287 pages, b/w photos, b/w illustrations, b/w maps, tables
From Bronze Age Thailand to Viking Iceland, from an Egyptian oasis to a family farm in Canada, The Bioarchaeology of Individuals invites readers to unearth the daily lives of people throughout history. Covering a span of more than four thousand years of human history and focusing on individuals who lived between 3200 BC and the nineteenth century, the essays in The Bioarchaeology of Individuals examine the lives of nomads, warriors, artisans, farmers, and healers.
The contributors employ a wide range of tools, including traditional macroscopic skeletal analysis, bone chemistry, ancient DNA, grave contexts, and local legends, sagas, and other historical information. The collection as a whole presents a series of osteobiographies – profiles of the lives of specific individuals whose remains were excavated from archaeological sites. The result offers a more "personal" approach to mortuary archaeology; this is a book about people – not just bones.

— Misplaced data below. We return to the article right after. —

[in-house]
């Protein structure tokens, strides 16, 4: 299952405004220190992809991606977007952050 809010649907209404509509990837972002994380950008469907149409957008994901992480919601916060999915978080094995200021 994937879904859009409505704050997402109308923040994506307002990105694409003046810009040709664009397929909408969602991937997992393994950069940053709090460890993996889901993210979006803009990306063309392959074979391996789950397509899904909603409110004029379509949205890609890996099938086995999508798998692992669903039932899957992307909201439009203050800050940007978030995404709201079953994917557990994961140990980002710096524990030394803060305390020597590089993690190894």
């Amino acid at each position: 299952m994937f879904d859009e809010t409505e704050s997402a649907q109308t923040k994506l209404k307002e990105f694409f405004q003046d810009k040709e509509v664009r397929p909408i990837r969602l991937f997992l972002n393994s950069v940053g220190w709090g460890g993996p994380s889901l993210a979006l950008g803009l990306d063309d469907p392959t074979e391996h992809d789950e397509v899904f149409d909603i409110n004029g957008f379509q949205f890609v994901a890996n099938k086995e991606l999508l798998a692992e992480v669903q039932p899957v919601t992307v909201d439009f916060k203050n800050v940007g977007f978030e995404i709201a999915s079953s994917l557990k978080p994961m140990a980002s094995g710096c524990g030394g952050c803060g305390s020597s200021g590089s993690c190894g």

"Harnessing the concept of 'the power of one,' this book guides the reader into the past using carefully woven biographies rich in detail and scope."
– Anne L. Grauer, Loyola University, Chicago
"The populational approach to bioarchaeology tends to be monochrome in its efforts to answer broader research-oriented questions. This volume splashes the past with color through a select group of individuals who actually experienced it."
– Margaret A. Judd, University of Pittsburgh
"This very readable book presents detail on how the science employed in bioarchaeology allows information to be revealed about the lives and deaths of people of the past."
– Journal of Anthropological Research
"Demonstrates a new framework for exploring the tension between social structure and individual agency; dynamic and static; process and event; science, interpretation, and representation [...] succeeds in reconstructing personhood and intention using an osteobiographical approach."
– American Journal of Physical Anthropology
"Offers 'osteobiographies' that are vividly illustrated with descriptions of associated finds, new scientific data and broader contextual information."
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Ann L.W. Stodder is a research associate in anthropology at the Field Museum. Ann M. Palkovich is associate professor emerita of anthropology at George Mason University.